If you have problems with walking and mobility, avoid the big Metro interchanges as the distances between lignes can be vast - ie Chatelet, Republic etc. You can often change at a stop a bit further down. For wheelchair users and parents with pushchairs, the Metro remains almost completely inaccessible.
Paris taxi drivers seem to have a problem with carrying more than three people. We were surcharged for a family of three adults and one child with various excuses given, including an additional charge for luggage! Use the Metro whenever possible, and buy a carnet of 10 tickets for both adults and children (1/2 price).
If you are taking a short break to Paris and need to use the car to get to London (sadly we had to), Eurostar use NCP for the St Pancras station car park and this means a minimum £25.00 per day which can dampen the holiday spirit.
We used Lomax car park in Camden Town (15 minutes' walk) - very helpful staff, they will drive you to the station and pick you up on your return and, best of all, it's about £50 for four days.
'Nuit Blanche' is an annual event in Paris, whereby (so rumour would have it) everything stays open all night for revelry and awe. Imagine touring the Louvre at 2am, followed by a quiet 4am brunch in a streetside cafe watching the crowds walk past, and the carnival-like atmosphere.
It would be great - if it were true!
Last year's was a shambles. The authorities didn't (wouldn't) release guides until the night itself (and then didn't explain how to get them) and most Parisians had no idea what was open, or where.
We joined the crowds milling outside the Louvre (closed), tried the Musee d'Orsay (closed) and settled for a Bateau Mouche - which turned out to provide the long awaited guidebook once you'd bought your ticket.
The boat trip itself was pleasant, during which we could read the guide - to discover few places indeed were open at all, and the promised 'all night opening' of the Metro only applied to certain lines in certain directions.
The only bar we could find open and not crammed with similarly baffled tourists was Australian (not very Parisian). When we finally gave up, we joined the thousands of others equally trying to desperately get a taxi home in the sub-zero temperatures, and ended up huddled in a Metro entrance (closed) for warmth until the hordes had thinned enough for us to try and get back.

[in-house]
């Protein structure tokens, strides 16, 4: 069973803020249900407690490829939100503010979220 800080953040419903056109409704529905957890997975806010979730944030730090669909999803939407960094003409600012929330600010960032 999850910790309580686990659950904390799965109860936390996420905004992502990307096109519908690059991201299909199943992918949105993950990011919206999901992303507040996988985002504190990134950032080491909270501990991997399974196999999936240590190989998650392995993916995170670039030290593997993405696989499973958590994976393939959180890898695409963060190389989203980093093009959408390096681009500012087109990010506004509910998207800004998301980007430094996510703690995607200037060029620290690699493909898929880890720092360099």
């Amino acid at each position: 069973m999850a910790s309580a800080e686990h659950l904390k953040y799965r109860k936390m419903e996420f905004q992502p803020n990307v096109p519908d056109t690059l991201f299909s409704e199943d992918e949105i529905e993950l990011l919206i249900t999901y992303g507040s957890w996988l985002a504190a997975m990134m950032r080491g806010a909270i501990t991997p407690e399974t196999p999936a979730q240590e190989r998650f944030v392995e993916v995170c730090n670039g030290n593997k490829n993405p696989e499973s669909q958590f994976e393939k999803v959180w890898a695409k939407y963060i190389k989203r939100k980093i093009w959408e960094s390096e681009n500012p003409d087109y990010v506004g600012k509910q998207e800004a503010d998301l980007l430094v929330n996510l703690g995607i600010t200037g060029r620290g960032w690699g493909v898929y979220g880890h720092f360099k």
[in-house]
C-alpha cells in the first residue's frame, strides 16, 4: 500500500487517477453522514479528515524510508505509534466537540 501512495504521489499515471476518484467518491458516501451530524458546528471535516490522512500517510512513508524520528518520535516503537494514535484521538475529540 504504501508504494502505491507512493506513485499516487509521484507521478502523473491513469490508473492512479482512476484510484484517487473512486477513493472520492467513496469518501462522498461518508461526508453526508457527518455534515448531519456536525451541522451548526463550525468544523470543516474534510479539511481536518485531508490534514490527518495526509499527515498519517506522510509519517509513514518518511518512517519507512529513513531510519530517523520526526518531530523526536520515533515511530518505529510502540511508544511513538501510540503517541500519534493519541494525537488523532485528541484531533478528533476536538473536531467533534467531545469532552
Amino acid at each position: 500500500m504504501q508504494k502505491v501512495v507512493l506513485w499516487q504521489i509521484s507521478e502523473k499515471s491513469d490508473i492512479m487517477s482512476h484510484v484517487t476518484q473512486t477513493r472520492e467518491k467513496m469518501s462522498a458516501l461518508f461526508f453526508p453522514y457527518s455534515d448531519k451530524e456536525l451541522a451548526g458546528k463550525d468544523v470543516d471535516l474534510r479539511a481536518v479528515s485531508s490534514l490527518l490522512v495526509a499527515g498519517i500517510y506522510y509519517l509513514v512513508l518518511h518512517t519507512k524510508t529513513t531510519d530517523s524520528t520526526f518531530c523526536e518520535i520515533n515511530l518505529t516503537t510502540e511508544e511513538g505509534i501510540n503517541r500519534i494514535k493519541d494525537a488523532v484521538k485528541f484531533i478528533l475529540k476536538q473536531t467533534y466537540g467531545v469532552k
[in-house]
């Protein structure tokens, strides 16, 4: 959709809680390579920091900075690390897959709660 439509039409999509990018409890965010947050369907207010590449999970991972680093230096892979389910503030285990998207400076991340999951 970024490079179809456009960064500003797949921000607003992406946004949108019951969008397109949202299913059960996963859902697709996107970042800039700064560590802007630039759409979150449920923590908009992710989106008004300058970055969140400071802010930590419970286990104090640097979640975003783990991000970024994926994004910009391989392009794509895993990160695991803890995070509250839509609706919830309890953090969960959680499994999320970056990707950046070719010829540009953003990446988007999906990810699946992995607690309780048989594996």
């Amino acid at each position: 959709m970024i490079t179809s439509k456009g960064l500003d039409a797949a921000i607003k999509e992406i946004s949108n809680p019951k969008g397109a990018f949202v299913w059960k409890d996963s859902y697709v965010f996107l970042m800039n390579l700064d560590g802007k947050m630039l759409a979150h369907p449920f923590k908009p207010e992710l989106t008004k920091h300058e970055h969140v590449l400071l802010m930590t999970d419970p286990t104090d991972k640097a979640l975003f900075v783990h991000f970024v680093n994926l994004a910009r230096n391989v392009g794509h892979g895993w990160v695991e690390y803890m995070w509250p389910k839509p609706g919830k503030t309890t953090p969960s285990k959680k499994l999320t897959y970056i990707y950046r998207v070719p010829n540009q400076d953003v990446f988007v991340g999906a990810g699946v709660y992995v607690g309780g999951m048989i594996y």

It can't be blamed on our being tourists - as we have French friends who live in Paris and who we'd joined to spend the 'event' with!
Hopefully this year's will be better, but I'd definitely check every detail out in advance, just in case!
If planning on multiple journeys or using the Metro over several days, purchase a Paris Visite pass (valid 1, 2, 3 or 5 days) which gives unlimited travel in either 1-3 or 1-6 zones, discounts to attractions and can be purchased in advance.
When you've finished at the Louvre, shopping for haut couture or antique jewellery, drop into the bar at the Hotel de Vendome and let the charming and knowledgeable staff make arrangements for the rest of your day, whatever your budget - and desires.
They know every nook and cranny of the city and will send you off feeling like you have had the five-star experience without any of the cost - it worked for me.
Failing that, hop on the metro to Pte de Clignancourt for the fabulous street market. Saturday to Monday 7am to 7.30pm.
If you are staying for several days buy a Carte Orange, zone 1 & 2, to use metro/buses etc rather than the Paris Visite tourist pass which is more expensive.
Tickets can be bought at most metro stations, you will need to ask for the wallet and card from the ticket desk, then attach a passport-sized photo and you have free travel from Monday to Sunday. As this is a weekly pass, aimed at Parisian commuters, be careful with the dates, it runs from Monday to Sunday.